Deferred prosecution. Corporate monitors. These are the less-than-intimidating terms used to describe the manner in which the U.S. Department of Justice goes after corporate crime these days. Not exactly in keeping with attitude of “throwing the book at them” applied to blue-collar criminals or the “Gitmo” treatment given to those charged as terrorists.
The Bush Administration has let many corporate offenders off the hook through the use of deferred prosecution agreements, which are arrangements under which the Justice Department postpones the filing of criminal charges against companies that agree to pay fines and submit to third-party monitoring. If the monitor determines that the company has cleaned up its act, the charges effectively disappear. The corporation avoids a major stain on its record, and the Justice Department avoids the trouble of putting on a trial.
This dubious practice had been going on largely under the radar. Russell Mokhiber, editor of the Corporate Crime Reporter, carried on a one-man effort to publicize it. Reports earlier this year that former Attorney General John Ashcroft’s consulting firm had been given a $52 million contract to serve as a corporate monitor for a medical supply company briefly put deferred prosecution (and possible impropriety in the selection of monitors) in the spotlight. Then the New York Times “discovered” the practice in a front-page story on April 9.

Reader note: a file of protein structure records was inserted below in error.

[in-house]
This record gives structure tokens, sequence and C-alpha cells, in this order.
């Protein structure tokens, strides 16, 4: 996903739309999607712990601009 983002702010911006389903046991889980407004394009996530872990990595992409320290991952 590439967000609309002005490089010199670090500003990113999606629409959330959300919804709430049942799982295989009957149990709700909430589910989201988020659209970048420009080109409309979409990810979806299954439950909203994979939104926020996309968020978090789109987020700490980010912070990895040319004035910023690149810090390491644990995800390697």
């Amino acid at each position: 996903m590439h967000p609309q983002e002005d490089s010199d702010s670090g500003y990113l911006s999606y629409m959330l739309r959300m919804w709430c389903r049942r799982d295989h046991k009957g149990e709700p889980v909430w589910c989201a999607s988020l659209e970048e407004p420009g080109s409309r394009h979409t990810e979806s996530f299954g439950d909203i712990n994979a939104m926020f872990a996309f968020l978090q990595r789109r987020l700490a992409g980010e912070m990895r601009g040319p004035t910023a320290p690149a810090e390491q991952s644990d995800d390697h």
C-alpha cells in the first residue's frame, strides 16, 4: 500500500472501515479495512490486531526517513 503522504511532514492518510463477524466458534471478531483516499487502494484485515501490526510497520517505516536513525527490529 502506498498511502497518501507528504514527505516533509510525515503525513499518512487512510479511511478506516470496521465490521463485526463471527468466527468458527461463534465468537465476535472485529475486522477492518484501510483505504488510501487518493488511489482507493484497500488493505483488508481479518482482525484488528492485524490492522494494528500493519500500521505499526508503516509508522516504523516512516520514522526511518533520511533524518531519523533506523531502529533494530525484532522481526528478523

Thanks to the efforts of the House Judiciary Committee and its Chairman John Conyers, more is becoming known about the Justice Department’s light-handed treatment of corporate malefactors. Last week, Conyers and several of his colleagues announced that Justice had turned over the texts of 85 deferred prosecution and non-prosecution agreements, which were promptly posted on the Committee’s website along with a letter from Justice that includes the names of 40 monitors, most of whom turn out to be former federal prosecutors and other government officials .
Among the companies involved in the Justice Department’s list of unprosecution agreements (which Conyers said was missing at least a dozen cases) are: America Online, Bank of New York, Blue Cross and Blue Shield of Rhode Island, Boeing, BP America, Bristol-Myers Squibb, Chevron, HealthSouth, lngersoll Rand, KPMG, Lucent, Merrill Lynch, Monsanto, Prudential Securities and Textron.
The Justice Department is apparently sensitive to charges that it is not aggressive in fighting corporate crime. In a March 7 memo to U.S. Attorneys, Acting Deputy Attorney General Craig S. Morford warned that “the criminal conviction of a corporation may have harmful collateral consequences for employees, pensioners, shareholders, creditors, consumers, and the general public.” What a relief! Now, every time I read that a corporation caught committing a crime is being let off with a slap on the wrist, I can take comfort in the knowledge that the leniency is actually for my benefit.
3 thoughts on “Slapping the Corporate Wrist”
Not only are these prosecutorial tools essentially a slap on the wrist (DOJ’s excuse is they are a good “middle ground” between not prosecuting corporate crime at all and punishing “innocent” employees, shareholders, etc.), but because they are so shrouded in secrecy, there is a big potential for abuse. Like giving corporate monitor jobs to your former DOJ colleagues/bosses, or making the company donate millions of dollars to your alma mater or favorite charity. In at least one case, the prosecutor used the corporate monitor fee as an excuse to reduce the fines the company had to pay for the harm it caused to the public.
Thanks for the above.